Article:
Maritime emissions refer to the pollution generated by ships and other vessels as they traverse the world’s oceans and waterways. These emissions can come in the form of air pollutants like nitrogen oxides (NOx), sulfur oxides (SOx), and particulate matter (PM), as well as greenhouse gases like carbon dioxide (CO2), methane (CH4), and nitrous oxide (N2O).

Maritime emissions are a significant contributor to global air pollution and climate change, accounting for around 3% of global greenhouse gas emissions. However, this figure is expected to rise as global trade and shipping volumes increase.

There are several ways to reduce maritime emissions, including the use of cleaner fuels like liquefied natural gas (LNG) and biofuels, the installation of emission reduction technologies like scrubbers and particulate filters, and the adoption of more efficient vessel designs and operating practices.

International organizations like the International Maritime Organization (IMO) have established regulations and guidelines aimed at reducing maritime emissions, such as the IMO’s MARPOL convention which sets limits on sulfur and nitrogen oxide emissions from ships. However, more action is needed to address this pressing issue and to ensure that the world’s oceans remain healthy and sustainable for future generations.

The United States Environmental Protection Agency (EPA) is responsible for measuring and regulating emissions from a wide range of sources, including the maritime sector. To measure maritime emissions, the EPA has established several programs and initiatives that focus on monitoring and reducing air pollution from ships and other vessels.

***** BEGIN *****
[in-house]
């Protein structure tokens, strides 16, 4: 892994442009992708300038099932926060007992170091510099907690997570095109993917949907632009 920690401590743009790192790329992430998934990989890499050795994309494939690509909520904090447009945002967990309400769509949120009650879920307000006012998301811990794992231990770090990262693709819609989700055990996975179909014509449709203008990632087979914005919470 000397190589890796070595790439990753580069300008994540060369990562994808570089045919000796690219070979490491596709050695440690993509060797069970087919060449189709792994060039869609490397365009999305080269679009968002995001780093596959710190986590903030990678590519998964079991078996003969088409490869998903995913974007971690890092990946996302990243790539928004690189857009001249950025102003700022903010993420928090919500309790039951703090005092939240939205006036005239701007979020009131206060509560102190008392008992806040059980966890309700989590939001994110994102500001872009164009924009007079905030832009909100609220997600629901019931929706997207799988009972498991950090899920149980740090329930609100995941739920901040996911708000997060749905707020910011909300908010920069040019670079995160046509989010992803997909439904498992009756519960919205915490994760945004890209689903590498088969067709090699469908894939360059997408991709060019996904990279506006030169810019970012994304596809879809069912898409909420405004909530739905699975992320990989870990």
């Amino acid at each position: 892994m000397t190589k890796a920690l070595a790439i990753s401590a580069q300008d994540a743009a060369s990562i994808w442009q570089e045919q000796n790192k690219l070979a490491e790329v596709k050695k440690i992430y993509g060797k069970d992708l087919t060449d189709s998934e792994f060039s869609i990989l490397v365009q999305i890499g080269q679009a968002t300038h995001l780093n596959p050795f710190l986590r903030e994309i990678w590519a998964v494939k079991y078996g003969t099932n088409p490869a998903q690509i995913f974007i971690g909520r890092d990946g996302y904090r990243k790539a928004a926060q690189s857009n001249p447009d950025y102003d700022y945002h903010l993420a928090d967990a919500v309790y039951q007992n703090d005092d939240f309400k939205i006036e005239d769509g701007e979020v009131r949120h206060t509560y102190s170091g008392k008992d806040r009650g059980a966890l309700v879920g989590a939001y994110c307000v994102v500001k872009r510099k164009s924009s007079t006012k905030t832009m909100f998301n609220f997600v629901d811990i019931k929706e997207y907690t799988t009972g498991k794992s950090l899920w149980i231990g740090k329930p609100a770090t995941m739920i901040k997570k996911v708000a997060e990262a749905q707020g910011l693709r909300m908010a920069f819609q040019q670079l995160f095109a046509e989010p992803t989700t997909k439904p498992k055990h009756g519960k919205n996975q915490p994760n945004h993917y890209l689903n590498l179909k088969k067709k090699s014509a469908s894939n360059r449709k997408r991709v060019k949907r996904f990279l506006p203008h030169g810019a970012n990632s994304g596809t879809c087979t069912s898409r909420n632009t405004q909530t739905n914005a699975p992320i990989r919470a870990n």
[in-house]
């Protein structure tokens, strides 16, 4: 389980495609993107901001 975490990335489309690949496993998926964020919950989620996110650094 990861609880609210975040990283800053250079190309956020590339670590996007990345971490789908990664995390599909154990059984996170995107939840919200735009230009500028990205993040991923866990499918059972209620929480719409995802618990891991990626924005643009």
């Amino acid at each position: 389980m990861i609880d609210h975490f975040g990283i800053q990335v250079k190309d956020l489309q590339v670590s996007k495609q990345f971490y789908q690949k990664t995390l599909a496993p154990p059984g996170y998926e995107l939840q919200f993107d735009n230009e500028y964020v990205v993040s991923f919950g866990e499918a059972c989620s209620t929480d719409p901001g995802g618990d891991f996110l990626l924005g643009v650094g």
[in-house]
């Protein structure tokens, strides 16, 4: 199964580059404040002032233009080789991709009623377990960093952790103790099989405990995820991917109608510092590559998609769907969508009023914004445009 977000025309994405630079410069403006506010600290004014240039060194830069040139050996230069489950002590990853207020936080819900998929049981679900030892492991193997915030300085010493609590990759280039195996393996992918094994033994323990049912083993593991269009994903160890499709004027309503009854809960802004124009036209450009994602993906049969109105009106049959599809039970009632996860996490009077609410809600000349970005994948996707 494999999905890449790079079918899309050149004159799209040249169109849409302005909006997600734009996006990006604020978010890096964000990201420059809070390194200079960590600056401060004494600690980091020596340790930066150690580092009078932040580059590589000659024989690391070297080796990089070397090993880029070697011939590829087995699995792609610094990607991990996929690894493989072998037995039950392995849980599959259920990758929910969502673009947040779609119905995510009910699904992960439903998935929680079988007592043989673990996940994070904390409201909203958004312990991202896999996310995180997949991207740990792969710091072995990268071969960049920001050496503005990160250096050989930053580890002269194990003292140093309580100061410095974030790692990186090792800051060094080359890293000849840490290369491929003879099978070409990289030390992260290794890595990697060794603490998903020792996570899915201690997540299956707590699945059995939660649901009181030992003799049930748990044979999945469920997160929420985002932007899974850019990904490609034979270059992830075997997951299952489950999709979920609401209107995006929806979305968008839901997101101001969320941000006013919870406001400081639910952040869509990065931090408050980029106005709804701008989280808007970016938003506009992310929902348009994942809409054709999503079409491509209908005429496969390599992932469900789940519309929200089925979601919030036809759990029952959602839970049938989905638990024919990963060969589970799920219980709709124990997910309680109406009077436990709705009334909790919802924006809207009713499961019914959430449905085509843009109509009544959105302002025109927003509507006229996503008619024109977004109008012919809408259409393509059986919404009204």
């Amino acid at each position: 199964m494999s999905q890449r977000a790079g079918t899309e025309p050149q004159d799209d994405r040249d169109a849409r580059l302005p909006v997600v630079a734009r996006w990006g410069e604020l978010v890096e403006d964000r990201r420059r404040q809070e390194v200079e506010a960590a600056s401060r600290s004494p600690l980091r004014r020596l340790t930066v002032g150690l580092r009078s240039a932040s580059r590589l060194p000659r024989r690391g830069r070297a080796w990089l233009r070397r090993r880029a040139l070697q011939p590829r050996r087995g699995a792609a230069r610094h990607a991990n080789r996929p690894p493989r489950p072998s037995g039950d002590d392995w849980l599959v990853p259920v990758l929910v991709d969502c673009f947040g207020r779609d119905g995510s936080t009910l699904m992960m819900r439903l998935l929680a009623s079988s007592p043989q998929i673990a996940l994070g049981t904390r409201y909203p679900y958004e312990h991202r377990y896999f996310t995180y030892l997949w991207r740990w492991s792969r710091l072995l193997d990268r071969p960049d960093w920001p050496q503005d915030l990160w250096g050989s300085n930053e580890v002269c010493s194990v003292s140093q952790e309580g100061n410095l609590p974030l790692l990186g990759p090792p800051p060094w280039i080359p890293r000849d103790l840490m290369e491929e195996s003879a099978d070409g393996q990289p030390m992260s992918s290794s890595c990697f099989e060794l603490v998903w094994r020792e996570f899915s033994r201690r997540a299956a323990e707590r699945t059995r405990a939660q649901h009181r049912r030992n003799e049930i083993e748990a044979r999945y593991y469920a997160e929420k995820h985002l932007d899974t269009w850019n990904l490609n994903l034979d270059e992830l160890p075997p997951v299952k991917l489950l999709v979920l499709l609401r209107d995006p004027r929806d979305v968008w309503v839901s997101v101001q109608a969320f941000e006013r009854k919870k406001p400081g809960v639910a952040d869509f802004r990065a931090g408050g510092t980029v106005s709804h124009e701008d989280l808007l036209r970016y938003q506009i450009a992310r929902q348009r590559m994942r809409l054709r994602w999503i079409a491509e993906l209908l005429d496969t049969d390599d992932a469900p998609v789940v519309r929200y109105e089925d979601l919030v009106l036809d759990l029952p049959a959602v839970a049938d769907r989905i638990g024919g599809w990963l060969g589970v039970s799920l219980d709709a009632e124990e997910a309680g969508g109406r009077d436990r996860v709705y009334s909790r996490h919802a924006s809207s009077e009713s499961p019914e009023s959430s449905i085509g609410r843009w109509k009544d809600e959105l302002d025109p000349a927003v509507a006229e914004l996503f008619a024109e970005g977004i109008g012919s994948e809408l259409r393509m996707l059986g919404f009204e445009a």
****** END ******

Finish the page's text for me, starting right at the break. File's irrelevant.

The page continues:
One such program is the National Clean Diesel Campaign, which seeks to reduce emissions from diesel engines in various sectors, including the maritime industry. Through this program, the EPA provides grants and technical assistance to help ship owners and operators retrofit their engines with cleaner technologies like exhaust gas scrubbers and diesel particulate filters.

In addition to the National Clean Diesel Campaign, the EPA also participates in the North American Emissions Control Area (ECA), a joint initiative between the United States, Canada, and Mexico to reduce emissions from ships in North American waters. The ECA sets limits on the amount of sulfur that can be present in marine fuels and requires vessels to use cleaner fuels or emissions control technologies.

Furthermore, the EPA also uses a variety of measurement techniques to track and monitor maritime emissions, including the use of remote sensing devices and emissions monitoring systems that can measure the emissions of individual vessels as they pass through certain areas.

Overall, the EPA is taking a proactive approach to measuring and reducing maritime emissions in the United States, working closely with industry stakeholders and other government agencies to ensure that the maritime sector plays its part in mitigating the effects of air pollution and climate change.